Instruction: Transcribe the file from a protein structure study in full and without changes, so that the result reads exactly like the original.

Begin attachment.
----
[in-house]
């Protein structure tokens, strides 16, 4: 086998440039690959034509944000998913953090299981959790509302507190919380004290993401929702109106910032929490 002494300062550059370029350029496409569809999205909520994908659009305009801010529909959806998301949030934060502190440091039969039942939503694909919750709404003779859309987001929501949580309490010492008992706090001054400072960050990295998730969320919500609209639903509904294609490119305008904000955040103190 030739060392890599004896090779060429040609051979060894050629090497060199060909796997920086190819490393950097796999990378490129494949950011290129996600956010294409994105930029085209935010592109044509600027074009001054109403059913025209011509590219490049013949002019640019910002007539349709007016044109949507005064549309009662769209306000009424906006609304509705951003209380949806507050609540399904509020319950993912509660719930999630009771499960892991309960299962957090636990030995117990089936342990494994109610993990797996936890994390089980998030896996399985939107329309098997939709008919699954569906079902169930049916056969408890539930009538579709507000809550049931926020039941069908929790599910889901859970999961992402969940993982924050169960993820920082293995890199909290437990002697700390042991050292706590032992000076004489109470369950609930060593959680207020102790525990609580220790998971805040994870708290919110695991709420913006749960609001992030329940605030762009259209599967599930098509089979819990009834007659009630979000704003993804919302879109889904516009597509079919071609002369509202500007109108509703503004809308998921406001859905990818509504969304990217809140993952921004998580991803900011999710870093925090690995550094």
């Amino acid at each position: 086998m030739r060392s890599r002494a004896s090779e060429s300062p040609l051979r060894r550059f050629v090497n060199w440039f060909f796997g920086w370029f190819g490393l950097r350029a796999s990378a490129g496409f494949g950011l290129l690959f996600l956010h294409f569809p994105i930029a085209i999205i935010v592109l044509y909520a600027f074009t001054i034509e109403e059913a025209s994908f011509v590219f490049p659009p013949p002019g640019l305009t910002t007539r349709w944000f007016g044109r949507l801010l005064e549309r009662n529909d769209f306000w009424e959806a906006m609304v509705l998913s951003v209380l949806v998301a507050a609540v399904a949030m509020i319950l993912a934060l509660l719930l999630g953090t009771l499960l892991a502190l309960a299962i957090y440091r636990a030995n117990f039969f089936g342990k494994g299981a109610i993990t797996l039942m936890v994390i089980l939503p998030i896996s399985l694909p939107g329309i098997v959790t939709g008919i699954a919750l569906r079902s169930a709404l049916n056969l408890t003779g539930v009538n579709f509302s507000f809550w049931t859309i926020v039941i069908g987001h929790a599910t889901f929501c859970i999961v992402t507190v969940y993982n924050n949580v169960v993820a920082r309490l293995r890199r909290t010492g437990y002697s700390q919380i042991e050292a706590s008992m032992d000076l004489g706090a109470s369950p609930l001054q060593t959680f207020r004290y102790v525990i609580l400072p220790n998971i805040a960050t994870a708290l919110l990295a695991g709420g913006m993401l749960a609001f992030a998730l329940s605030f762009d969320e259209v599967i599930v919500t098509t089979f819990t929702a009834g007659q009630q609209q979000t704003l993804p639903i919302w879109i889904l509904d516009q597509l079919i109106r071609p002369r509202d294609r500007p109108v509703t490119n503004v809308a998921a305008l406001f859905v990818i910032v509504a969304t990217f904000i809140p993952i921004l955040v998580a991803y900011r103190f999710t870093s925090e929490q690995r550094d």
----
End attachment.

[in-house]
């Protein structure tokens, strides 16, 4: 086998440039690959034509944000998913953090299981959790509302507190919380004290993401929702109106910032929490 002494300062550059370029350029496409569809999205909520994908659009305009801010529909959806998301949030934060502190440091039969039942939503694909919750709404003779859309987001929501949580309490010492008992706090001054400072960050990295998730969320919500609209639903509904294609490119305008904000955040103190 030739060392890599004896090779060429040609051979060894050629090497060199060909796997920086190819490393950097796999990378490129494949950011290129996600956010294409994105930029085209935010592109044509600027074009001054109403059913025209011509590219490049013949002019640019910002007539349709007016044109949507005064549309009662769209306000009424906006609304509705951003209380949806507050609540399904509020319950993912509660719930999630009771499960892991309960299962957090636990030995117990089936342990494994109610993990797996936890994390089980998030896996399985939107329309098997939709008919699954569906079902169930049916056969408890539930009538579709507000809550049931926020039941069908929790599910889901859970999961992402969940993982924050169960993820920082293995890199909290437990002697700390042991050292706590032992000076004489109470369950609930060593959680207020102790525990609580220790998971805040994870708290919110695991709420913006749960609001992030329940605030762009259209599967599930098509089979819990009834007659009630979000704003993804919302879109889904516009597509079919071609002369509202500007109108509703503004809308998921406001859905990818509504969304990217809140993952921004998580991803900011999710870093925090690995550094």
């Amino acid at each position: 086998m030739r060392s890599r002494a004896s090779e060429s300062p040609l051979r060894r550059f050629v090497n060199w440039f060909f796997g920086w370029f190819g490393l950097r350029a796999s990378a490129g496409f494949g950011l290129l690959f996600l956010h294409f569809p994105i930029a085209i999205i935010v592109l044509y909520a600027f074009t001054i034509e109403e059913a025209s994908f011509v590219f490049p659009p013949p002019g640019l305009t910002t007539r349709w944000f007016g044109r949507l801010l005064e549309r009662n529909d769209f306000w009424e959806a906006m609304v509705l998913s951003v209380l949806v998301a507050a609540v399904a949030m509020i319950l993912a934060l509660l719930l999630g953090t009771l499960l892991a502190l309960a299962i957090y440091r636990a030995n117990f039969f089936g342990k494994g299981a109610i993990t797996l039942m936890v994390i089980l939503p998030i896996s399985l694909p939107g329309i098997v959790t939709g008919i699954a919750l569906r079902s169930a709404l049916n056969l408890t003779g539930v009538n579709f509302s507000f809550w049931t859309i926020v039941i069908g987001h929790a599910t889901f929501c859970i999961v992402t507190v969940y993982n924050n949580v169960v993820a920082r309490l293995r890199r909290t010492g437990y002697s700390q919380i042991e050292a706590s008992m032992d000076l004489g706090a109470s369950p609930l001054q060593t959680f207020r004290y102790v525990i609580l400072p220790n998971i805040a960050t994870a708290l919110l990295a695991g709420g913006m993401l749960a609001f992030a998730l329940s605030f762009d969320e259209v599967i599930v919500t098509t089979f819990t929702a009834g007659q009630q609209q979000t704003l993804p639903i919302w879109i889904l509904d516009q597509l079919i109106r071609p002369r509202d294609r500007p109108v509703t490119n503004v809308a998921a305008l406001f859905v990818i910032v509504a969304t990217f904000i809140p993952i921004l955040v998580a991803y900011r103190f999710t870093s925090e929490q690995r550094d």